IT departments' assumptions about VDI ROI are wrong-headed, argues VDI expert Brian Madden. Instead of thinking that VDI will save money, he says, they should understand that there's a cost associated with VDI management efficiencies and new features -- in the form of the storage and other systems needed to support VDI. In this video, Madden makes his case by drawing parallels to other technologies. Watch the video or read the transcript below.
Let's be very clear: VDI is not about saving money. VDI is about enabling new features and new capabilities. You can work from anywhere, you can walk up to any machine and type, you can let users go crazy on their local host and you can still protect the corporate environment. You can deliver Windows too -- all that kind of stuff, right? VDI is amazing; it has all these amazing new features. But in this world in which we live, when you have all these amazing new features, you pay more money for that. That's just the way the world works.
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So why is it when it comes to VDI do we suddenly want to get all these new features, and work from anywhere … and also save money? What planet is that? Look at BlackBerrys, for example. Owning a BlackBerry is way more expensive than not having BlackBerrys. You have to buy the BlackBerrys, you have to buy the service, you have to buy an Enterprise Server, you have to buy redundant copies of BlackBerry Enterprise Server, you have to buy the certification, and the storage, and the backup, and all this kind of stuff. It's way more expensive having email in your pocket than not having email in your pocket.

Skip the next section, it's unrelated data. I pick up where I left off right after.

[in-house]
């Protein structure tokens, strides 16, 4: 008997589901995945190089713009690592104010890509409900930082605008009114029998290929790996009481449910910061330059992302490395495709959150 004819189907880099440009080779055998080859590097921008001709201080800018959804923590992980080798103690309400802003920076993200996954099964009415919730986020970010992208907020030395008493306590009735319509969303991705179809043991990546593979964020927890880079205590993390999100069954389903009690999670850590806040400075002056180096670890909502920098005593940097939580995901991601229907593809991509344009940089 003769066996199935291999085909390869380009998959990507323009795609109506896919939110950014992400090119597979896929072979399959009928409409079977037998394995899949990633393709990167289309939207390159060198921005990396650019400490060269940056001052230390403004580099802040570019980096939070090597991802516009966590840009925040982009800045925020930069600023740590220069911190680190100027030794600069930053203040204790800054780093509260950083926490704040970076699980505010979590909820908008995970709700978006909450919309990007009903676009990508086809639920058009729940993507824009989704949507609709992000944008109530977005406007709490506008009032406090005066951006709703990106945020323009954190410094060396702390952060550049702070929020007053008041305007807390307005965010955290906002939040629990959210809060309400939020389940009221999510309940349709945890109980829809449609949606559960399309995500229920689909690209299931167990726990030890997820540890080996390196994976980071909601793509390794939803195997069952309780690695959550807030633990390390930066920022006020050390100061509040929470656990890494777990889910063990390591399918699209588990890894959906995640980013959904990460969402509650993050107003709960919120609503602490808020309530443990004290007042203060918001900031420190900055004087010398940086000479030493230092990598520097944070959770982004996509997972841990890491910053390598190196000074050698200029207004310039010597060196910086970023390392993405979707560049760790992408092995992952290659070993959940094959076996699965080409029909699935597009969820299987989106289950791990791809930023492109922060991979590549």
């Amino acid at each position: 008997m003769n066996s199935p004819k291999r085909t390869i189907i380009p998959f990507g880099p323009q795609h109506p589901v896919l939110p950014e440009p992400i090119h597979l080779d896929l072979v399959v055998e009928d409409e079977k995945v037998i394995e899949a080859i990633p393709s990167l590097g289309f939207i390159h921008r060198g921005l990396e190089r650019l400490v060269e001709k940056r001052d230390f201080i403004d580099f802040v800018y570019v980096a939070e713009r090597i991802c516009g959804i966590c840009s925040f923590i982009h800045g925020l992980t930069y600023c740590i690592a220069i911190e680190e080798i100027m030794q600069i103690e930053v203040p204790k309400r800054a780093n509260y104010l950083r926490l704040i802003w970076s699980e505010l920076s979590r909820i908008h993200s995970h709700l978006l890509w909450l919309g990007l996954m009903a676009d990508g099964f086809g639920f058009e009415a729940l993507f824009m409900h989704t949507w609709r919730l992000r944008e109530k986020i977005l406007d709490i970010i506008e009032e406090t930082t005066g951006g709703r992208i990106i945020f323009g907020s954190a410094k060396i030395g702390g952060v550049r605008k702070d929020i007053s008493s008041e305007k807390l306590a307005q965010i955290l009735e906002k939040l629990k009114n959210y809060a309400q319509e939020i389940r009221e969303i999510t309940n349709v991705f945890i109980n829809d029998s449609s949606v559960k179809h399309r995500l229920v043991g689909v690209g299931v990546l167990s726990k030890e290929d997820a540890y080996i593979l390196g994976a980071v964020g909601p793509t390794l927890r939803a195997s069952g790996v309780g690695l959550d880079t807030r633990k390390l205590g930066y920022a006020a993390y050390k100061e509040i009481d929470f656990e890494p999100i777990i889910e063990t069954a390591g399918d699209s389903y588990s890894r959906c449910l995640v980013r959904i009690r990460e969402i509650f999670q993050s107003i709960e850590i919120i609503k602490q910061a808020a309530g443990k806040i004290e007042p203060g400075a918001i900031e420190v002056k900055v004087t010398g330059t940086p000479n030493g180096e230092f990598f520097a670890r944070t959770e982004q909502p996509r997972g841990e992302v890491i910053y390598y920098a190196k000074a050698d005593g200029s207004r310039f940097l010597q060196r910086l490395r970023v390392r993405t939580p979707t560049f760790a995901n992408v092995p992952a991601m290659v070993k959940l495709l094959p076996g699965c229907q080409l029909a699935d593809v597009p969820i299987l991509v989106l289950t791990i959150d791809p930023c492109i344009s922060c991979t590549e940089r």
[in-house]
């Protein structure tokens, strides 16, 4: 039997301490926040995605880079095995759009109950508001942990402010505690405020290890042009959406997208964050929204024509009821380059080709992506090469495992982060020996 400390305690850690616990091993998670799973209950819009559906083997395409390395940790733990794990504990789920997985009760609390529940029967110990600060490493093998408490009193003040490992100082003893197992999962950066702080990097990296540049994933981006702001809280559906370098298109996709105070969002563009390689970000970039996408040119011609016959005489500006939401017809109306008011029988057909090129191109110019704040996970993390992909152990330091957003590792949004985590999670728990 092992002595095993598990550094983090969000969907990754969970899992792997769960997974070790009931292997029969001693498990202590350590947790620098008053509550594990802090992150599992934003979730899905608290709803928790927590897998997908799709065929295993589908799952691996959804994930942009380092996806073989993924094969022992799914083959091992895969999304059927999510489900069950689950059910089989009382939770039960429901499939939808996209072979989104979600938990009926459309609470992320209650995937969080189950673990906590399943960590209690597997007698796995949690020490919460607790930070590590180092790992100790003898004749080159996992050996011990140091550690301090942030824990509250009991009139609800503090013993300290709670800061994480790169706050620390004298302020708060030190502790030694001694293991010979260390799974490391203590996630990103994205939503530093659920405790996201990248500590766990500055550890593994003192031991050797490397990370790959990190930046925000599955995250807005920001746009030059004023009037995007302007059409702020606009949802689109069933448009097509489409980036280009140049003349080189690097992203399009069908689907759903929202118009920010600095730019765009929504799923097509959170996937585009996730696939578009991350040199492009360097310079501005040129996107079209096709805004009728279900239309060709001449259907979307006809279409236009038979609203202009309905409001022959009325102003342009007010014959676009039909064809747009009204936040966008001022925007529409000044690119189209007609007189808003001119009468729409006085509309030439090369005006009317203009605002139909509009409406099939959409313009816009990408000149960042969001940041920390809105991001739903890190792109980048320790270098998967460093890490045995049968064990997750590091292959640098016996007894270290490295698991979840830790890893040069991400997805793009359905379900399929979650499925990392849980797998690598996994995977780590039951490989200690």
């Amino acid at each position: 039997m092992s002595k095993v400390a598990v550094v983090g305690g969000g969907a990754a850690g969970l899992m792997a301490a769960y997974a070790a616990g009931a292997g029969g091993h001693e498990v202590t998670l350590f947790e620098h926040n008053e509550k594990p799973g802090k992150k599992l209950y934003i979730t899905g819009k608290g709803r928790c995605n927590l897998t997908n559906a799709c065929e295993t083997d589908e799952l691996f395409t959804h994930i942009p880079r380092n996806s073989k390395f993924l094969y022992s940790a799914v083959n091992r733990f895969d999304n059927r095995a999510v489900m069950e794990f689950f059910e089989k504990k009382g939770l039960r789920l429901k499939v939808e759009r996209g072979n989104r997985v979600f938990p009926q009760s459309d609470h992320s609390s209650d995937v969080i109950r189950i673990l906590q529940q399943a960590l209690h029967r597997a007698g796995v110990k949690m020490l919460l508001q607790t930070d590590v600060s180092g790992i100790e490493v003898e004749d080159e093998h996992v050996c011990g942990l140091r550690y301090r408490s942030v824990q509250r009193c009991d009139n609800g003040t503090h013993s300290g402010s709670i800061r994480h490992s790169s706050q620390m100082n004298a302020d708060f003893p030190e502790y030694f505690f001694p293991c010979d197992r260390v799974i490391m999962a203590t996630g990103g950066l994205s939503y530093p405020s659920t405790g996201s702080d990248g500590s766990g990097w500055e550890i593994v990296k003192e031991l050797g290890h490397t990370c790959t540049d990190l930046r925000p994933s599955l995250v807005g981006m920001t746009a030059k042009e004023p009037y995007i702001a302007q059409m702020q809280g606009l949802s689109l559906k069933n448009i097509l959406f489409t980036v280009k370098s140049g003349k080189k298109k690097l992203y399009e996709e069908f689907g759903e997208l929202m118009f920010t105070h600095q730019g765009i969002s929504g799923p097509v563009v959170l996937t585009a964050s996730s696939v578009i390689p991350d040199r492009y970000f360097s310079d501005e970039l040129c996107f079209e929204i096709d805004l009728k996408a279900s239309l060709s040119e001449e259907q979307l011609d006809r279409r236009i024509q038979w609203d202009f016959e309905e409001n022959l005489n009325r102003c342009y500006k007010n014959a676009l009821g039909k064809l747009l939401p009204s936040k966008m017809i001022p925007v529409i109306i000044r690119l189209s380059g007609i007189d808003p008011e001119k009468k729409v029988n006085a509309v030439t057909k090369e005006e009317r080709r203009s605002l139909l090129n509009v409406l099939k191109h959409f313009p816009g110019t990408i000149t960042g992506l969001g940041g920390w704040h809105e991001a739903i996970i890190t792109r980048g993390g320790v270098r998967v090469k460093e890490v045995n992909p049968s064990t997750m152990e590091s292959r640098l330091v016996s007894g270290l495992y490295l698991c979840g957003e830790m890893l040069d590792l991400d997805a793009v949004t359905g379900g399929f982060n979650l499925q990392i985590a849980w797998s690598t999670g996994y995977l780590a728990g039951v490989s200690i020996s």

So why do we get a bum rap when we go to VDI and we want to enable all these new features and we're like, "By the way, you've got to do it for less than your old way of doing things." That's way not fair, not that I'm bitter. And it's funny, because every time I tell that story, I say "VDI is not cheaper. It's more expensive for more features."